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The Matrix Revolutions

movie reviewmovie review out of 4 Movie Review: The Matrix Revolutions

Starring: Keanu Reeves, Laurence Fishburne
Director: Andy Wachowski
Rated: R
RunTime: 129 Minutes
Release Date: November 2003
Genres: Action, Martial-Arts, Sci-Fi/Fantasy

*Also starring: Carrie-Anne Moss, Hugo Weaving, Monica Bellucci, Daniel Bernhardt, Harry J. Lennix, Harold Perrineau Jr., Jada Pinkett Smith, Nathaniel Lees

Review by Steve Rhodes
2½ stars out of 4

THE MATRIX REVOLUTIONS, the final chapter of the MATRIX trilogy, is actually at its best when it's the most pretentious. ("Only the human mind could invent something as insipid as love." and "Every program that is created has a purpose; otherwise, it is deleted.")

Its loud and repetitive action sequences are impressive enough, but we've seen them all before, and they never seem to end or to make much sense. "Baffling" is the best word to describe most of the fighting.

When we last left Neo's comatose body, he was trapped between the real world and the machine world. Of course, Neo will come back to life in order to battle Agent Smith (Hugo Weaving), whom the Oracle (Mary Alice) explains is his opposite. We learn more about the dichotomy between the Oracle and the Architect (Helmut Bakaitis). It seems that his role in the great scheme of things is to balance "the equation," whereas hers is unbalance it.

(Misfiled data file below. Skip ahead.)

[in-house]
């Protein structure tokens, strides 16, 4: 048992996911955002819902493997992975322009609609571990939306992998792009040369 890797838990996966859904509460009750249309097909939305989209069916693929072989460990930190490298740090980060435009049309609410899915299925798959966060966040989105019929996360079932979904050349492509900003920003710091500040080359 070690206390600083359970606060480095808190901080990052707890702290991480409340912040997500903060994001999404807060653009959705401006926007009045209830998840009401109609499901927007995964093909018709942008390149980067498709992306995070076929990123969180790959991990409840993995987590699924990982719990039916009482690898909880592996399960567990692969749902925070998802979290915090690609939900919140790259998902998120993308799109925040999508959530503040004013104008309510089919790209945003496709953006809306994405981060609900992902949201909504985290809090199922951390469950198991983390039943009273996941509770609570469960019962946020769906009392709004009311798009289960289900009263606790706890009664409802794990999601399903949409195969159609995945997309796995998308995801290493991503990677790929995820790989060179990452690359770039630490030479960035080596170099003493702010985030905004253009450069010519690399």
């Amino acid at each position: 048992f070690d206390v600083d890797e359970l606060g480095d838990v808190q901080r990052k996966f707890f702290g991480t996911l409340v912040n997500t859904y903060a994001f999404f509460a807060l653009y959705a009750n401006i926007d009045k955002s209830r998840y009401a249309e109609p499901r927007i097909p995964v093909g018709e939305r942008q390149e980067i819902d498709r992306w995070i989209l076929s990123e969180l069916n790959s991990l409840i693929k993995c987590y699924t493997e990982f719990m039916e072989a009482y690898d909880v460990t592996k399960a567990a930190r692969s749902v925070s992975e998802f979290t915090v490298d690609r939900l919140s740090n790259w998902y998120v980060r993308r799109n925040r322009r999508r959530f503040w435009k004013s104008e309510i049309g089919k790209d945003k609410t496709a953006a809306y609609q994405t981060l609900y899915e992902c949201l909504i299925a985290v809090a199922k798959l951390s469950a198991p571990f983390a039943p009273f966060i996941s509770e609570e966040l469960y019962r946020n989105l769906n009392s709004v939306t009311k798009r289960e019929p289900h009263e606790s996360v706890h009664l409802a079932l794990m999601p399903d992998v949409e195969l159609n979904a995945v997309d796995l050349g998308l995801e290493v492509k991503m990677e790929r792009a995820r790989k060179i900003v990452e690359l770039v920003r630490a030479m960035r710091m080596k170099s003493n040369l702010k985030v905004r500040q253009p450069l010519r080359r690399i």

THE MATRIX REVOLUTIONS is, as you'd expect, full of the series' signature stylish flourishes, heavy on the slow-mo and the ballet-like movements. After the obligatory and almost endless battle of mankind against the machines, the movie ends in a HIGH NOON sequence, as Neo and Agent Smith go mano a mano in a struggle to the death. I'm not telling who survives, but the bad news is that the Wachowski brothers appear unwilling to let their series die a natural death. The movie ends in a way that shows that they'd like to be another George Lucas, who has trouble letting go of a financially successful franchise even if its creative juices show signs of souring.

THE MATRIX REVOLUTIONS runs a long 2:09. The film is rated R for "sci-fi violence and brief sexual content" and would be acceptable for teenagers.

Copyright 2003 Steve Rhodes

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